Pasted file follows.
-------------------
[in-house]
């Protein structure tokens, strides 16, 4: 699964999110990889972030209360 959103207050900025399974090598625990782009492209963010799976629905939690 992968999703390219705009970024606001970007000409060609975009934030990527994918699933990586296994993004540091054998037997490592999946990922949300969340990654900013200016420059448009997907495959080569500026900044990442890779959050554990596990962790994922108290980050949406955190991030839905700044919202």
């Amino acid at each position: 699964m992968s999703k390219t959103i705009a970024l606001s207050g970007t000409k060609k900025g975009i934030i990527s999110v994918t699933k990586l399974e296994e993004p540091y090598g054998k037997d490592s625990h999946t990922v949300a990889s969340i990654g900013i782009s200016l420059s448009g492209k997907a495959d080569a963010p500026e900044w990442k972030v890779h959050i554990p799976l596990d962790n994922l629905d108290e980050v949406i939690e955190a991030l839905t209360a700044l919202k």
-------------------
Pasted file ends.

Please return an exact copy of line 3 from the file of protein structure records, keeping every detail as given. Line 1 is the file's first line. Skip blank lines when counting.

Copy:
């Amino acid at each position: 699964m992968s999703k390219t959103i705009a970024l606001s207050g970007t000409k060609k900025g975009i934030i990527s999110v994918t699933k990586l399974e296994e993004p540091y090598g054998k037997d490592s625990h999946t990922v949300a990889s969340i990654g900013i782009s200016l420059s448009g492209k997907a495959d080569a963010p500026e900044w990442k972030v890779h959050i554990p799976l596990d962790n994922l629905d108290e980050v949406i939690e955190a991030l839905t209360a700044l919202k």